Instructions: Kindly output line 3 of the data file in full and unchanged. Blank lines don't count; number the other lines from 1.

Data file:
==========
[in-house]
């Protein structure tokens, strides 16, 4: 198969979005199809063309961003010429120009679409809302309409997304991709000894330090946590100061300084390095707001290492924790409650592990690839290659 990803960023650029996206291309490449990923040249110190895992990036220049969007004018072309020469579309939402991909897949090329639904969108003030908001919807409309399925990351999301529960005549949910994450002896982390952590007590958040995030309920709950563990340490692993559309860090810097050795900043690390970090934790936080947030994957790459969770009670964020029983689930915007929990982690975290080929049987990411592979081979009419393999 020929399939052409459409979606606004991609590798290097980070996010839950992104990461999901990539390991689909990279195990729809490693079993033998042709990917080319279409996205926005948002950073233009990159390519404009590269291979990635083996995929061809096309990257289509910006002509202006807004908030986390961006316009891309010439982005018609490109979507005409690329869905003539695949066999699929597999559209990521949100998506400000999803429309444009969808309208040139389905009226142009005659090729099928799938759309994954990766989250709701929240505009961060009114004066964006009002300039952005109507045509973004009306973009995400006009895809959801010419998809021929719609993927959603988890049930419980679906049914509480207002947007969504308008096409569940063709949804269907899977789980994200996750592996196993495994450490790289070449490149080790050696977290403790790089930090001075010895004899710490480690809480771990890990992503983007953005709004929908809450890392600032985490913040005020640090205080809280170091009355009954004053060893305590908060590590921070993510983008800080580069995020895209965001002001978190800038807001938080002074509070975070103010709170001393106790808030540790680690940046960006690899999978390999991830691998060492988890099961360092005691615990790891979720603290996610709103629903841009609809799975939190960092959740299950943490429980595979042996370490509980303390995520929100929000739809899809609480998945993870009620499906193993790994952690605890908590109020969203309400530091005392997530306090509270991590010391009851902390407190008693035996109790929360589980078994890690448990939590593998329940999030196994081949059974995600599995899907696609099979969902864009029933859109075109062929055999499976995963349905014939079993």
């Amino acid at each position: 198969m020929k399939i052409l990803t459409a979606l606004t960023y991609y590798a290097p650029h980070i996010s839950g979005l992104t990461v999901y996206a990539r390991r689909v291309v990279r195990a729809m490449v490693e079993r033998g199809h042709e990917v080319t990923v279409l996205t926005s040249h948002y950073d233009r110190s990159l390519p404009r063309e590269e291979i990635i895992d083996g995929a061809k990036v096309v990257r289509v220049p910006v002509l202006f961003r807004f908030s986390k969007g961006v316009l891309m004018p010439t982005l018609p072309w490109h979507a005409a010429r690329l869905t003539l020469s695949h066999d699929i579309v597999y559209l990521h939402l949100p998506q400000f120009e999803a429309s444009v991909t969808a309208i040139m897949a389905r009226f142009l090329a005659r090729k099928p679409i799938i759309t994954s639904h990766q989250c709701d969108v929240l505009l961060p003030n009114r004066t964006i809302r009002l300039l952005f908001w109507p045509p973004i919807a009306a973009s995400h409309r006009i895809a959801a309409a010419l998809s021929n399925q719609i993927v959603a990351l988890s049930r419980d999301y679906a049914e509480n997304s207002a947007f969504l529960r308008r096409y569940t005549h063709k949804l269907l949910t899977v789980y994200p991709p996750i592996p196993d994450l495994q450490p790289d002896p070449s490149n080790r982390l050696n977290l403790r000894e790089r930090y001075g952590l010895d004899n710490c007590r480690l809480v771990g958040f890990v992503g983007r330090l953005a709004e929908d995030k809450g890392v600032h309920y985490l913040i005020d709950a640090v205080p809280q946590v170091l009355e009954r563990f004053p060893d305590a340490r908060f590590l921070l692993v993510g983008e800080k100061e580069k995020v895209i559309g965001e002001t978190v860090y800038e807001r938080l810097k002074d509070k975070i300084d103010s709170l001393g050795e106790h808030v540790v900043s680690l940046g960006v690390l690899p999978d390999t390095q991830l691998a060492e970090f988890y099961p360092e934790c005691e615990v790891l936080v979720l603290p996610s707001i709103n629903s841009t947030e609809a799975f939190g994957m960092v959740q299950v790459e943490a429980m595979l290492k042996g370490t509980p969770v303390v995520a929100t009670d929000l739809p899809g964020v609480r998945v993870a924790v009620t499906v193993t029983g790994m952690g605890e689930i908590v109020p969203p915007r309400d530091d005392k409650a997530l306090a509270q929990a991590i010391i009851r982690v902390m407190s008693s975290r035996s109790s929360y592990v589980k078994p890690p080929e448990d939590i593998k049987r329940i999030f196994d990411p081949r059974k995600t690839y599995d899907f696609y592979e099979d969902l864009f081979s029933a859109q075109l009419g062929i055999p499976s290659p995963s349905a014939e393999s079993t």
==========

């Amino acid at each position: 198969m020929k399939i052409l990803t459409a979606l606004t960023y991609y590798a290097p650029h980070i996010s839950g979005l992104t990461v999901y996206a990539r390991r689909v291309v990279r195990a729809m490449v490693e079993r033998g199809h042709e990917v080319t990923v279409l996205t926005s040249h948002y950073d233009r110190s990159l390519p404009r063309e590269e291979i990635i895992d083996g995929a061809k990036v096309v990257r289509v220049p910006v002509l202006f961003r807004f908030s986390k969007g961006v316009l891309m004018p010439t982005l018609p072309w490109h979507a005409a010429r690329l869905t003539l020469s695949h066999d699929i579309v597999y559209l990521h939402l949100p998506q400000f120009e999803a429309s444009v991909t969808a309208i040139m897949a389905r009226f142009l090329a005659r090729k099928p679409i799938i759309t994954s639904h990766q989250c709701d969108v929240l505009l961060p003030n009114r004066t964006i809302r009002l300039l952005f908001w109507p045509p973004i919807a009306a973009s995400h409309r006009i895809a959801a309409a010419l998809s021929n399925q719609i993927v959603a990351l988890s049930r419980d999301y679906a049914e509480n997304s207002a947007f969504l529960r308008r096409y569940t005549h063709k949804l269907l949910t899977v789980y994200p991709p996750i592996p196993d994450l495994q450490p790289d002896p070449s490149n080790r982390l050696n977290l403790r000894e790089r930090y001075g952590l010895d004899n710490c007590r480690l809480v771990g958040f890990v992503g983007r330090l953005a709004e929908d995030k809450g890392v600032h309920y985490l913040i005020d709950a640090v205080p809280q946590v170091l009355e009954r563990f004053p060893d305590a340490r908060f590590l921070l692993v993510g983008e800080k100061e580069k995020v895209i559309g965001e002001t978190v860090y800038e807001r938080l810097k002074d509070k975070i300084d103010s709170l001393g050795e106790h808030v540790v900043s680690l940046g960006v690390l690899p999978d390999t390095q991830l691998a060492e970090f988890y099961p360092e934790c005691e615990v790891l936080v979720l603290p996610s707001i709103n629903s841009t947030e609809a799975f939190g994957m960092v959740q299950v790459e943490a429980m595979l290492k042996g370490t509980p969770v303390v995520a929100t009670d929000l739809p899809g964020v609480r998945v993870a924790v009620t499906v193993t029983g790994m952690g605890e689930i908590v109020p969203p915007r309400d530091d005392k409650a997530l306090a509270q929990a991590i010391i009851r982690v902390m407190s008693s975290r035996s109790s929360y592990v589980k078994p890690p080929e448990d939590i593998k049987r329940i999030f196994d990411p081949r059974k995600t690839y599995d899907f696609y592979e099979d969902l864009f081979s029933a859109q075109l009419g062929i055999p499976s290659p995963s349905a014939e393999s079993t």